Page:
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Joe Jares
December 03, 1973
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December 03, 1973

The Week

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Keith Brumley, a fifth-year senior at Kansas State, missed four field-goal tries in an early season game, but he made up for that Saturday in Boulder, kicking a 30-yarder with five seconds left to help beat inept Colorado 17-14. Earlier in the loosely played game his 48-yard try hit the crossbar and bounced back. K-State Coach Vince Gibson called the game "a great win for our seniors. They hadn't had much good happen to them during their careers." Colorado Coach Eddie Crowder was the target of snowballs from Buffalo fans who expected better than a 5-6 record. One good thing for the home team: Charlie Davis rushed for 113 yards, upping his career total to 3,172 and putting him in second place behind Oklahoma's Steve Owens on the all-time Big Eight list.

Purdue-Indiana drew 60,434 fewer fans than Michigan-Ohio State, but the fight was nearly as fierce before Purdue won the Old Oaken Bucket 28-23. Indiana finished with a 0-8 record in the Big Ten. "I tried everything I knew to win this football game—mentally and physically," said Hoosier Coach Lee Corso. "We played our best game of the season. We played this game with heart, soul and body and every ounce of energy we had." Well, at least Indiana Safety Quinn Buckner did not get hurt. He reported to Basketball Coach Bobby Knight the next day.

Wichita State, which had won only one Missouri Valley Conference game, scored three touchdowns in the second half to beat favored Tulsa 28-19. The touchdown putting Wichita ahead 14-13 came on a 25-yard pass play from Tom Owen to Jim Fenwick and Tulsa never could catch up. Tulsa and North Texas State thus tied for the league championship with 5-1 records.

Toledo dropped its fifth straight to Xavier 35-31, and things weren't too great for its old coach, Frank Lauterbur, either. Already fired as Iowa coach, he watched his Hawkeyes fall to Michigan State 15-6 and finish with a 0-11 record. Lauterbur's record after three seasons at Iowa: 4-28-1. The disenchantment in Iowa City was obvious. The crowd was announced at 31,119, but newspapermen estimated that because of no-shows the actual count was no higher than 20,000, the smallest since World War II. In one section of Nile Kinnick Stadium a group of fans chanted, "We're No. 10. We're No. 10." Did Lauterbur have any thoughts after such an emotional week? "Yeah," he said. "I keep wondering where I'll be working next year." Northwestern beat error-plagued Illinois 9-6. Kent State battered Central Michigan 28-7, giving the Chippewas a foul taste of what it's going to be like when they join the Mid-American in 1976. Minnesota took third place in the Big Ten by beating lake-country rival Wisconsin 19-17.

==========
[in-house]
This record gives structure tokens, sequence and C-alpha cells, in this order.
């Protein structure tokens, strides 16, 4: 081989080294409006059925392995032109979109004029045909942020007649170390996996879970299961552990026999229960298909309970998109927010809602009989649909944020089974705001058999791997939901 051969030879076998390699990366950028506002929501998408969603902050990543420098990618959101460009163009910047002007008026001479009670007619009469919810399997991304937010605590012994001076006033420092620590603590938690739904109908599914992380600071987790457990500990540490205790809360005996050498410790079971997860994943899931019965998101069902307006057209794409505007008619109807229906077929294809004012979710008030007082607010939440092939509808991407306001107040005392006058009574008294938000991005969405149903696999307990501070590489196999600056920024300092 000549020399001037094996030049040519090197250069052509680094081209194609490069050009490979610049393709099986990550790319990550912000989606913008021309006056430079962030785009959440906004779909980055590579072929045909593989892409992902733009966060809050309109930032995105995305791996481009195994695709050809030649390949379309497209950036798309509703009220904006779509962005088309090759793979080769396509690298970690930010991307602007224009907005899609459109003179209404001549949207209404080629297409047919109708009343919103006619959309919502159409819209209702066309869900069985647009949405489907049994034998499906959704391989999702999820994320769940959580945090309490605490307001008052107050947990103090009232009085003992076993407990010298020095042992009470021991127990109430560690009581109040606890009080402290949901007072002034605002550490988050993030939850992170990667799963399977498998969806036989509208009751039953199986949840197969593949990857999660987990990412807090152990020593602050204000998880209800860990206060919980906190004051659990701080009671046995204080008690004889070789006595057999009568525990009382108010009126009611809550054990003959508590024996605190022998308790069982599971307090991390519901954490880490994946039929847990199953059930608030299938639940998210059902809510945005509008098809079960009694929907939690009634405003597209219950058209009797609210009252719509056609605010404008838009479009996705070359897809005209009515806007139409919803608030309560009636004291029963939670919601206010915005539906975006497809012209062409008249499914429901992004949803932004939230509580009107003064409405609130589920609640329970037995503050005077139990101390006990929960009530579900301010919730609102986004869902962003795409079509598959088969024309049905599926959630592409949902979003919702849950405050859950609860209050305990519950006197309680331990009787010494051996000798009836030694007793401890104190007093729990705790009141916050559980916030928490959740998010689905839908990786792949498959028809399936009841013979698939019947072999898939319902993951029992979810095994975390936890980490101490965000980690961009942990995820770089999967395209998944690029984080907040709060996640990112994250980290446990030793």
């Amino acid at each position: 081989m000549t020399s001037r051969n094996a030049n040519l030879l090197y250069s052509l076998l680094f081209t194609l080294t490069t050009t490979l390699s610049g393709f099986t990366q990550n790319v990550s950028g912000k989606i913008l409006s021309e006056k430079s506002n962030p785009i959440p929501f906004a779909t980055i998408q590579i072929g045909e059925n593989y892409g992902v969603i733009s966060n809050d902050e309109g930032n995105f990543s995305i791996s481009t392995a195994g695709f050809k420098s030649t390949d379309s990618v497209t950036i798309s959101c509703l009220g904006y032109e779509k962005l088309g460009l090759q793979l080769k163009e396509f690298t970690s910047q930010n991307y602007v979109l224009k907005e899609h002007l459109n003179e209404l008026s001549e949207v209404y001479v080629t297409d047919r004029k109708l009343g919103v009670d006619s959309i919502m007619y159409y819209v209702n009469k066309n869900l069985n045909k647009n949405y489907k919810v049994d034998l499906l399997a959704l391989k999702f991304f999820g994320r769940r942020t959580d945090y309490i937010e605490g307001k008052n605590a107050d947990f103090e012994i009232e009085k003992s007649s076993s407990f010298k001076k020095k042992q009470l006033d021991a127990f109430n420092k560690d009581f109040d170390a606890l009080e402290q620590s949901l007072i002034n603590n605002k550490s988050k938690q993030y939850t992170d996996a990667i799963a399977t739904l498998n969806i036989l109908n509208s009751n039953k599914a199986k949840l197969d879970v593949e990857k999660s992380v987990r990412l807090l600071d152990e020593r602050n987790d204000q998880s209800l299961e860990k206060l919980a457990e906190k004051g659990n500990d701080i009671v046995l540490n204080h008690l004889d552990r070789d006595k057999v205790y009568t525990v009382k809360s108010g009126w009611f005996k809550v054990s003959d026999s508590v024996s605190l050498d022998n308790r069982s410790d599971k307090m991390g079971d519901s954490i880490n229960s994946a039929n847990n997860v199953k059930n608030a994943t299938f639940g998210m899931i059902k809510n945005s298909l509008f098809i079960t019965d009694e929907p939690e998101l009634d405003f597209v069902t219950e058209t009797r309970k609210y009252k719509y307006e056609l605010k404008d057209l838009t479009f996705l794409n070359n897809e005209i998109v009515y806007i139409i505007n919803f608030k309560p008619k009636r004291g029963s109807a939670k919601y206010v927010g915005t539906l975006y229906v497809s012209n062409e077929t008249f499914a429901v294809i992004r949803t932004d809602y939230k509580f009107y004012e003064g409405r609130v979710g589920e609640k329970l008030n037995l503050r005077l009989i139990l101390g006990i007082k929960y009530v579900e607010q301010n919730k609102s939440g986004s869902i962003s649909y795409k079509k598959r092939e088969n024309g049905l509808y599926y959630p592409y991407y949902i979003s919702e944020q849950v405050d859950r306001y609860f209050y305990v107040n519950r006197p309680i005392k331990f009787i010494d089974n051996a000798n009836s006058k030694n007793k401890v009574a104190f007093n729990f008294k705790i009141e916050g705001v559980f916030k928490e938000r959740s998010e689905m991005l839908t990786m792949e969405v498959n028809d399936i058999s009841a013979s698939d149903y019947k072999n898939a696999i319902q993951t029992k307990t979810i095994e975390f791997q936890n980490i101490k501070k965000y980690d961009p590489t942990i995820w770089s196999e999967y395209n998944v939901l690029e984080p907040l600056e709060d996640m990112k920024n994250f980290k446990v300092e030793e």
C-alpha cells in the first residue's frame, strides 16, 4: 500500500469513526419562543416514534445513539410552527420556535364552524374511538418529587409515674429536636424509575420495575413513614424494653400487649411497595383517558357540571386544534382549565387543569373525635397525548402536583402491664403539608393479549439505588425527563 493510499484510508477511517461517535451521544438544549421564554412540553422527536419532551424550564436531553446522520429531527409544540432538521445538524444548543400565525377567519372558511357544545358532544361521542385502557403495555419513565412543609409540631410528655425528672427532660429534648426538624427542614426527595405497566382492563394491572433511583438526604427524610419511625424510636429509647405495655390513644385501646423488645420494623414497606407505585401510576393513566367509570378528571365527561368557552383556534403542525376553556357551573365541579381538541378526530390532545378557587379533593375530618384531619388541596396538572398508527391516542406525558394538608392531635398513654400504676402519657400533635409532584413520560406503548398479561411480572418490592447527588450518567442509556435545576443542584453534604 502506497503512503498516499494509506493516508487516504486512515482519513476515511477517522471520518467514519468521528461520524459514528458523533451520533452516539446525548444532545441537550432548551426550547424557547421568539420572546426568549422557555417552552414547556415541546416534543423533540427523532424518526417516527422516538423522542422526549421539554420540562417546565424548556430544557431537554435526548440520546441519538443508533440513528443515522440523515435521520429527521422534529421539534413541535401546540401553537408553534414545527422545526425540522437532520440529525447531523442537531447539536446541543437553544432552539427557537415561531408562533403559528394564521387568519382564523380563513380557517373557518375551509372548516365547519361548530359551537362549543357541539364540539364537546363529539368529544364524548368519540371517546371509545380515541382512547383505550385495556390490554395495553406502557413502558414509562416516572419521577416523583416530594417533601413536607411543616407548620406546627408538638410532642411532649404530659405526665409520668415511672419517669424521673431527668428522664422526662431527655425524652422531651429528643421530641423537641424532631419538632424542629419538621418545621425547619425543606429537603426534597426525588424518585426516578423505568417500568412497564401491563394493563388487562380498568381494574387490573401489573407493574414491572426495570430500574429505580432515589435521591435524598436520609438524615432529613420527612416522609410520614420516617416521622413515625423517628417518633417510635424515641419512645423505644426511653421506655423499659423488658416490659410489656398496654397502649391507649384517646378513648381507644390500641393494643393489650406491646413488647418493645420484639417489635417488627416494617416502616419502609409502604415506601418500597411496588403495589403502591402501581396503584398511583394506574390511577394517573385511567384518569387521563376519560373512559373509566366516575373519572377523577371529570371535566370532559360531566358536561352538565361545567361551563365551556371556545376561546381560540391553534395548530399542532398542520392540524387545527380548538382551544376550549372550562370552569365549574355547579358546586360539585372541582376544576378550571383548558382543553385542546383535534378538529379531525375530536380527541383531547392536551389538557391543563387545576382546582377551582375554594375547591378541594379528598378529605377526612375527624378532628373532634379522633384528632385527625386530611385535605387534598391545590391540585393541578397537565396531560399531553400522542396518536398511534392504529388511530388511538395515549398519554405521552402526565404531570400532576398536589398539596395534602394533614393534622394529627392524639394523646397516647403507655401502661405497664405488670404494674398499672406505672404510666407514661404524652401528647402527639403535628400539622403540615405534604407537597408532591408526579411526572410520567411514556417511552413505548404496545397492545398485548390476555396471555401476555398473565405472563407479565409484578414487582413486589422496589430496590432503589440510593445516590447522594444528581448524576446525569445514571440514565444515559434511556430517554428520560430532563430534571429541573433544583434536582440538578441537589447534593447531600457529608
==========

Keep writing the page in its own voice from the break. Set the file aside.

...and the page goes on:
1. TEXAS (8-2)
2. HOUSTON (9-1)
3. TEXAS TECH (10-1)

SMU lost consecutive Southwest Conference games to Texas Tech, Texas and Texas A&M when its fine senior quarterback, Keith Bobo, was injured. With Bobo running things, the Mustangs had a 4-1-1 record for the rest of the schedule, and unfortunately for Baylor last Saturday in Waco, Bobo was bristling with good health. He threw a 63-yard touchdown pass to End Kenny Harrison on SMU's second play of the game and later scored himself on runs of nine and 16 yards. He rushed for 92 yards in 15 carries and directed the Wishbone attack that gashed Baylor's defense for 452 yards, 23 first downs and a 38-22 victory. "It was great to have Keith back in top shape," said SMU Coach Dave Smith. "He worked the plays beautifully."

The most spectacular, and sneakiest, play was the TD pass to Harrison, which tricked poor Baylor badly. Smith, who had used the same play last year at Oklahoma State against Iowa State, said, "We didn't huddle, and when the ref moved away from the line and as Baylor broke its defensive huddle, we snapped the ball. By the time they looked around, Harrison was behind everybody."

Bobo or no Bobo, Texas won its sixth consecutive SWC championship, stomping Texas A&M 42-13 in College Station on Thanksgiving Day. Roosevelt Leaks sprained his left knee in the third quarter and did not return, but he already had set a conference season rushing record of 1,415 yards. He should be back by Cotton Bowl time. Quarterback Marty Akins scored three Longhorn touchdowns.

Texas Tech Quarterback Joe Barnes led the Red Raiders to a 24-17 win over Arkansas in Little Rock. It gave Tech a 10-1 record, the best since it was admitted to the league in 1960. "Barnes made the difference," said Arkansas Coach Frank Broyles. "He has an uncanny knack of making people miss him." Barnes ran for 119 yards, passed for 112 and his 20-, 25- and 30-yard runs in passing situations set up two touchdowns and a field goal, bringing Tech back from a 10-0 deficit.

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